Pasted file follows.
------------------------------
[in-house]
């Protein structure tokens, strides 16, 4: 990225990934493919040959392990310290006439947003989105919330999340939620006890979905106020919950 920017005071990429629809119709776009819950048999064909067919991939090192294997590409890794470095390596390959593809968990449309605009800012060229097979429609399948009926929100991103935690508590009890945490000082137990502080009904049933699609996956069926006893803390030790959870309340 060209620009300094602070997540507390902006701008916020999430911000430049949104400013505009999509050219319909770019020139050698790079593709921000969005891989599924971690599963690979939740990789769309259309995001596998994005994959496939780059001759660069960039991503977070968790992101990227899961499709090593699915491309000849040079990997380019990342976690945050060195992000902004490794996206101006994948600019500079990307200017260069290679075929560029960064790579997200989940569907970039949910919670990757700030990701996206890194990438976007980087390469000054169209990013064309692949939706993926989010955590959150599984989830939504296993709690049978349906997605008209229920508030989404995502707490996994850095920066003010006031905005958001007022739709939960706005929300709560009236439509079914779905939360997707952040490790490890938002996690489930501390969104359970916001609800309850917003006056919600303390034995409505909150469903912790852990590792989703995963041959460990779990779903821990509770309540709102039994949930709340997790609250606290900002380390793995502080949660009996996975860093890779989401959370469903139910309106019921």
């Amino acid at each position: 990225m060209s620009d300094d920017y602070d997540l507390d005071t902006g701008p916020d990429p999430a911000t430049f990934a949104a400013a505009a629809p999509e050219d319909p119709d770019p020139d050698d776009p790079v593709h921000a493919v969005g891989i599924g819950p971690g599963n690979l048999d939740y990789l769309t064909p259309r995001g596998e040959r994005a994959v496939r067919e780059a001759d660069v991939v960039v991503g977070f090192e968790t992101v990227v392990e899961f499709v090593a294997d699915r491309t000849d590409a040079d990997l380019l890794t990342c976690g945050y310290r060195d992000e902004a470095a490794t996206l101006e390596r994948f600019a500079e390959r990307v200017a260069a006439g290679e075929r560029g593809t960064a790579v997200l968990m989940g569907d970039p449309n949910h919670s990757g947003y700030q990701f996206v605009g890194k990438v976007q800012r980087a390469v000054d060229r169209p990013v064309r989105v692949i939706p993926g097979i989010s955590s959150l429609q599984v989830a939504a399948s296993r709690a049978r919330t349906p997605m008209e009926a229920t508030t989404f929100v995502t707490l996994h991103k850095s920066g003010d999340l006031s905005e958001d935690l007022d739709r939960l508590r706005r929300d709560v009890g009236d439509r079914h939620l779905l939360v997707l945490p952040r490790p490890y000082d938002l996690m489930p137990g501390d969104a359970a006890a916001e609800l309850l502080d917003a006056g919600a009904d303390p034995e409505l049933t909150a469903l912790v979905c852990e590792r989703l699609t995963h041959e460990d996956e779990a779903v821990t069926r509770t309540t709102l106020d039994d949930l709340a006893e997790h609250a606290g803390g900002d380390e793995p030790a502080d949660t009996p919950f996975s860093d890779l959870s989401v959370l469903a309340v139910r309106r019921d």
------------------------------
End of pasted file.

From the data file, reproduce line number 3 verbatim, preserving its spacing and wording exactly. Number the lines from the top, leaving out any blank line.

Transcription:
């Amino acid at each position: 990225m060209s620009d300094d920017y602070d997540l507390d005071t902006g701008p916020d990429p999430a911000t430049f990934a949104a400013a505009a629809p999509e050219d319909p119709d770019p020139d050698d776009p790079v593709h921000a493919v969005g891989i599924g819950p971690g599963n690979l048999d939740y990789l769309t064909p259309r995001g596998e040959r994005a994959v496939r067919e780059a001759d660069v991939v960039v991503g977070f090192e968790t992101v990227v392990e899961f499709v090593a294997d699915r491309t000849d590409a040079d990997l380019l890794t990342c976690g945050y310290r060195d992000e902004a470095a490794t996206l101006e390596r994948f600019a500079e390959r990307v200017a260069a006439g290679e075929r560029g593809t960064a790579v997200l968990m989940g569907d970039p449309n949910h919670s990757g947003y700030q990701f996206v605009g890194k990438v976007q800012r980087a390469v000054d060229r169209p990013v064309r989105v692949i939706p993926g097979i989010s955590s959150l429609q599984v989830a939504a399948s296993r709690a049978r919330t349906p997605m008209e009926a229920t508030t989404f929100v995502t707490l996994h991103k850095s920066g003010d999340l006031s905005e958001d935690l007022d739709r939960l508590r706005r929300d709560v009890g009236d439509r079914h939620l779905l939360v997707l945490p952040r490790p490890y000082d938002l996690m489930p137990g501390d969104a359970a006890a916001e609800l309850l502080d917003a006056g919600a009904d303390p034995e409505l049933t909150a469903l912790v979905c852990e590792r989703l699609t995963h041959e460990d996956e779990a779903v821990t069926r509770t309540t709102l106020d039994d949930l709340a006893e997790h609250a606290g803390g900002d380390e793995p030790a502080d949660t009996p919950f996975s860093d890779l959870s989401v959370l469903a309340v139910r309106r019921d």